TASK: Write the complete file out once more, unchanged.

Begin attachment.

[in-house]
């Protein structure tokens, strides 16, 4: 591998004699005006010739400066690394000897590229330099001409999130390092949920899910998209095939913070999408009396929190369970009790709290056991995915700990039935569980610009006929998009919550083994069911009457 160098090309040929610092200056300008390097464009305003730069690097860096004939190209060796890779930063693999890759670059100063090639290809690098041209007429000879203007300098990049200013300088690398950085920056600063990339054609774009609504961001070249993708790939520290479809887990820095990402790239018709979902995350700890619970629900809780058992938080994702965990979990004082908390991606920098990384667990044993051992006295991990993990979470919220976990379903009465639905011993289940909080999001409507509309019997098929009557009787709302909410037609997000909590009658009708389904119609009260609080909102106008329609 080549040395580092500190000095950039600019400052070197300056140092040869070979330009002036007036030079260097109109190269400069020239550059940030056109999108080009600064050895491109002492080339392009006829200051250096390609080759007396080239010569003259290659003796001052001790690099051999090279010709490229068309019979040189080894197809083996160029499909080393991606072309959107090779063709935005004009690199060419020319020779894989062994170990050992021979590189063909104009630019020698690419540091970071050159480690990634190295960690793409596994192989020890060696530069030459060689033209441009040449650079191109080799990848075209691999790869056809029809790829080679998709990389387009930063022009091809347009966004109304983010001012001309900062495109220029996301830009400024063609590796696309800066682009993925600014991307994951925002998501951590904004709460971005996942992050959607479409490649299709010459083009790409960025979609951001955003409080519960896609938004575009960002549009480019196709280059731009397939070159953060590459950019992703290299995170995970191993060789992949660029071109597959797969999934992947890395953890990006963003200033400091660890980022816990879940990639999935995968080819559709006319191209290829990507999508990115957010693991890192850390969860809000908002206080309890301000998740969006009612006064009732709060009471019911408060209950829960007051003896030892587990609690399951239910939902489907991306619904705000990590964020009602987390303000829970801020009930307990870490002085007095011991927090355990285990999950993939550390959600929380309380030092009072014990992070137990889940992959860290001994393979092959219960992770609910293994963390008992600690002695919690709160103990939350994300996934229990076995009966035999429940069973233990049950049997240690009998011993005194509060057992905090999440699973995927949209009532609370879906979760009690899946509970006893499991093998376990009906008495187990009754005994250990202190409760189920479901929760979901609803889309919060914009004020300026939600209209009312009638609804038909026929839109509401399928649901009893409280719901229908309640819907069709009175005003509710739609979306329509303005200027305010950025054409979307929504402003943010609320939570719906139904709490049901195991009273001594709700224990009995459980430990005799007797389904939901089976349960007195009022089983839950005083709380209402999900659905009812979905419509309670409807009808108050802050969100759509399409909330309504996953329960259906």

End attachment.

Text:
[in-house]
């Protein structure tokens, strides 16, 4: 591998004699005006010739400066690394000897590229330099001409999130390092949920899910998209095939913070999408009396929190369970009790709290056991995915700990039935569980610009006929998009919550083994069911009457 160098090309040929610092200056300008390097464009305003730069690097860096004939190209060796890779930063693999890759670059100063090639290809690098041209007429000879203007300098990049200013300088690398950085920056600063990339054609774009609504961001070249993708790939520290479809887990820095990402790239018709979902995350700890619970629900809780058992938080994702965990979990004082908390991606920098990384667990044993051992006295991990993990979470919220976990379903009465639905011993289940909080999001409507509309019997098929009557009787709302909410037609997000909590009658009708389904119609009260609080909102106008329609 080549040395580092500190000095950039600019400052070197300056140092040869070979330009002036007036030079260097109109190269400069020239550059940030056109999108080009600064050895491109002492080339392009006829200051250096390609080759007396080239010569003259290659003796001052001790690099051999090279010709490229068309019979040189080894197809083996160029499909080393991606072309959107090779063709935005004009690199060419020319020779894989062994170990050992021979590189063909104009630019020698690419540091970071050159480690990634190295960690793409596994192989020890060696530069030459060689033209441009040449650079191109080799990848075209691999790869056809029809790829080679998709990389387009930063022009091809347009966004109304983010001012001309900062495109220029996301830009400024063609590796696309800066682009993925600014991307994951925002998501951590904004709460971005996942992050959607479409490649299709010459083009790409960025979609951001955003409080519960896609938004575009960002549009480019196709280059731009397939070159953060590459950019992703290299995170995970191993060789992949660029071109597959797969999934992947890395953890990006963003200033400091660890980022816990879940990639999935995968080819559709006319191209290829990507999508990115957010693991890192850390969860809000908002206080309890301000998740969006009612006064009732709060009471019911408060209950829960007051003896030892587990609690399951239910939902489907991306619904705000990590964020009602987390303000829970801020009930307990870490002085007095011991927090355990285990999950993939550390959600929380309380030092009072014990992070137990889940992959860290001994393979092959219960992770609910293994963390008992600690002695919690709160103990939350994300996934229990076995009966035999429940069973233990049950049997240690009998011993005194509060057992905090999440699973995927949209009532609370879906979760009690899946509970006893499991093998376990009906008495187990009754005994250990202190409760189920479901929760979901609803889309919060914009004020300026939600209209009312009638609804038909026929839109509401399928649901009893409280719901229908309640819907069709009175005003509710739609979306329509303005200027305010950025054409979307929504402003943010609320939570719906139904709490049901195991009273001594709700224990009995459980430990005799007797389904939901089976349960007195009022089983839950005083709380209402999900659905009812979905419509309670409807009808108050802050969100759509399409909330309504996953329960259906």